I'd like to add a few thoughts on this topic. If you search the www you can find a range of US paperweight artists have produced "Artist proof" paperweights and signed them either "Artist Proof" or just AP. For example a Correia Art Glass Tropical Fish paperweight marked ARTIST PROOF (from 1989); Jim Donofrio paperweight of wizard faces and flowers signed Jim Donofrio 02 artist proof; Rick Ayotte 2001 artist proof hummingbird and orchid miniature paperweight; Cathie Richardson Green Octopus paperweight identified by the seller as an artist's proof; and a 1976 Paul J. Stankard Artist's Proof Mixed Bouquet Paperweight - an experimental bouquet paperweight signed by Paul J. Stankard and marked "AP1 23876." In fact there is a book called "Paul Joseph Stankard: The First Decade" which is a catalogue of artist proof paperweights by Stankard in the collection of the Wheaton Museum of Glass.
What is an "artist proof" paperweight. It is the first of a design produced by an artist and intended for use as a model for a series or as a test for a design to be used again in other weights. By its nature, the original artists proof is unique even though the design is then reproduced as a series. I don't think there is any reason to think it is less than perfect or damaged or not finished off completely. Some may be, but there is no reason to expect this. The US "artist proof" paperweights mentioned above sold for thousands of dollars. Some artists may choose to leave their "artist proof" paperweights unfinished but I do not think that is the norm.
A few months ago there were several "artist proof" paperweights from Caithness Glass which were offered for sale on ebay. Unfortunately I did not manage to buy one. They each had documentation that they were original artists proofs and/or experimental designs. Caithness Glass have been taken over a number of times in recent years, and ever since they became part of the same organisation as Edinburgh Crystal, all kinds of items have been put up for sale that were never sold to the public before. I have bought items which the sales staff told me "We weren't allowed to sell these before, but now it seems that everything is being cleared out of the stock room". So it did not surprise me to see artists proof paperweights and experimental designs coming out of Caithness Glass.
The late Colin Terris (Caithness chief designer for many many years) described the making of the first model for a series of paperweights. Once the design was accepted, that artists proof was then the model for the whole series, and any paperweights which were too large or too small or where the design was not close enough to the original model, were rejected and if they were nevertheless good paperweights, they were etched CIIG and sold as seconds only from the Caithness shop (not via their official retail outlets). These paperweights often turn up on ebay, as Frank has pointed out. The point of this story is that Caithness in particular must have had literally hundreds of artists proof paperweights. I wonder what has happened to them. The Caithness exhibition of their paperweights was supposed to contain number one of each series, but over the years some of those first editions have crept out into the hands of collectors. They were the first of each series; they were not artists proofs.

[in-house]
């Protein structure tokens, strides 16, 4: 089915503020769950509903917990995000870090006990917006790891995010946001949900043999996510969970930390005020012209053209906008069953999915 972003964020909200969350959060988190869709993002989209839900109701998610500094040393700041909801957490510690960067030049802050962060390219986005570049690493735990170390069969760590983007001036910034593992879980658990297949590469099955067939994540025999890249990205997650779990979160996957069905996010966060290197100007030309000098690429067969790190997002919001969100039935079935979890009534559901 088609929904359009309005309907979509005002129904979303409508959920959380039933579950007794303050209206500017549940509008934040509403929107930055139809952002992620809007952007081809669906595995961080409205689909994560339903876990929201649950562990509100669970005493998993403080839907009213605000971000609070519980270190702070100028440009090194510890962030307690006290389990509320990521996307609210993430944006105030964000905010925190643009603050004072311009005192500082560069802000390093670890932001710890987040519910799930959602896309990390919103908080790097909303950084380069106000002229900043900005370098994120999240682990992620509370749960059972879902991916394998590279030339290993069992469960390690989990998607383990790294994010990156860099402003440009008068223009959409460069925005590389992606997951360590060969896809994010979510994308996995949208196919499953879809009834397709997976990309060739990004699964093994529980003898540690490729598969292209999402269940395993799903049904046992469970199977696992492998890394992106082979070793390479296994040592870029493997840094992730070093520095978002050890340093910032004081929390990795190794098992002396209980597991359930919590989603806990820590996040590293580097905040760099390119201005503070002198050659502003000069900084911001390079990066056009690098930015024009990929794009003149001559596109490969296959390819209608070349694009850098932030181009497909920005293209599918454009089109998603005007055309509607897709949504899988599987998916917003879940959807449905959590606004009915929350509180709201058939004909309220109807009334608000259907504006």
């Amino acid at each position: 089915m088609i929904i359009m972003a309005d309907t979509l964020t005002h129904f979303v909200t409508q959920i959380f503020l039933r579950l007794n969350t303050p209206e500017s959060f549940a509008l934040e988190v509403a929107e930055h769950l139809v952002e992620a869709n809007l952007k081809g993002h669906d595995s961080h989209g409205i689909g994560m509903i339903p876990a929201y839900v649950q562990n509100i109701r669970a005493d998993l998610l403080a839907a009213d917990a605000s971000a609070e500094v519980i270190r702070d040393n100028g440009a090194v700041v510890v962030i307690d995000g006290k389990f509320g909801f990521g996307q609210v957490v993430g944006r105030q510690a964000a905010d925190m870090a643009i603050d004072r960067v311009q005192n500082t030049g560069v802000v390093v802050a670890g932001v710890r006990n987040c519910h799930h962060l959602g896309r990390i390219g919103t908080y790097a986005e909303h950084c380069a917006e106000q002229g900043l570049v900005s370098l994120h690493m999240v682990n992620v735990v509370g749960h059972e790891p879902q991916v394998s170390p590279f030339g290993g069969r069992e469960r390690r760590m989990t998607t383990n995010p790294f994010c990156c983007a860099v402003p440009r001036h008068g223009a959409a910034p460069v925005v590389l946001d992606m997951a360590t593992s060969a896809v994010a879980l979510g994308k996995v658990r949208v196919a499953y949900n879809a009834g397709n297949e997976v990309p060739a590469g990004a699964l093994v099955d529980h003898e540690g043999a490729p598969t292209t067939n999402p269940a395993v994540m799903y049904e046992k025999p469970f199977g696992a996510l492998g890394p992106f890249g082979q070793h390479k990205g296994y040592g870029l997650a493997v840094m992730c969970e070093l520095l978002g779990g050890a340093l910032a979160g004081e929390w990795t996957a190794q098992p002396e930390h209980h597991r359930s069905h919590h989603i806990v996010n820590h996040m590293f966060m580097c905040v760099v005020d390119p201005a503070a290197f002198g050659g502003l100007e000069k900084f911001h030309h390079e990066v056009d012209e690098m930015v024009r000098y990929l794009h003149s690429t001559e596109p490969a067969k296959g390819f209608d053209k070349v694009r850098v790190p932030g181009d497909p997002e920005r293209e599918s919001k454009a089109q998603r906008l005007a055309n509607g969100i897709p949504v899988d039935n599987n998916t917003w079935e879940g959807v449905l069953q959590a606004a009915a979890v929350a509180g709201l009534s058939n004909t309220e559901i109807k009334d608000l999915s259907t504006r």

Paperweights that are "one-of-a-kind" or marked 1/1 are something different again. Sometimes an artist is asked to produce a special paperweight as a commission, sometimes an artist makes a one-off paperweight as a gift or to celebrate something special, and sometimes they just decide not to make any more. These are not artists proofs because they were not the model for a series or for later production.
An experimental design is something different again. It may or may not have led to a series of similar weights being made. But the implication is that it did not. It was just an experiment.
Paperweights sometimes turn up marked "Sample". One US dealer assumed that this meant they were artists proofs, but that is unlikely. A sample would normally be produced to show the kind of work available, and there is no reason to think there wouldn't be dozens or even hundreds of such samples produced.
And finally, a word about "seconds". Some artists choose to destroy any piece that they do not think is up to their normal standard (Paul Ysart became famous for this). Some artists sell such pieces without their signature, refusing to sign anything that is not up to standard. And some outfits, like Caithness Glass, identify the second quality output with an indelible mark and sell it at a discount. I am not absolutely certain that current "seconds" sold by Caithness Glass are all so clearly marked as they used to be. But in every case, the item sold is still a piece of art made by an artist which may appeal to some people for the very features that caused its rejection.
There is a difference between a "second" which is essentially a piece which does not measure up to standard, and a lesser quality item which was produced for a different market.
Many artists employ a different form of signature for their best pieces to distinguish them from more run-of-the-mill output. And many European artists have different grades of work. Their very top pieces are often referred to as exhibition pieces; then there are collectors' pieces; possibly a grade below that for high class gifts; and then a range of designs intended for sale in tourist outlets and gift shops. The time spent by the artist will vary with the intended designation, and the quality and price will reflect this. It is up to the buyer to judge the quality of the item they are offered and to decide if it is worth the price asked. And most dealers will accept return of a paperweight that the buyer is unhappy with.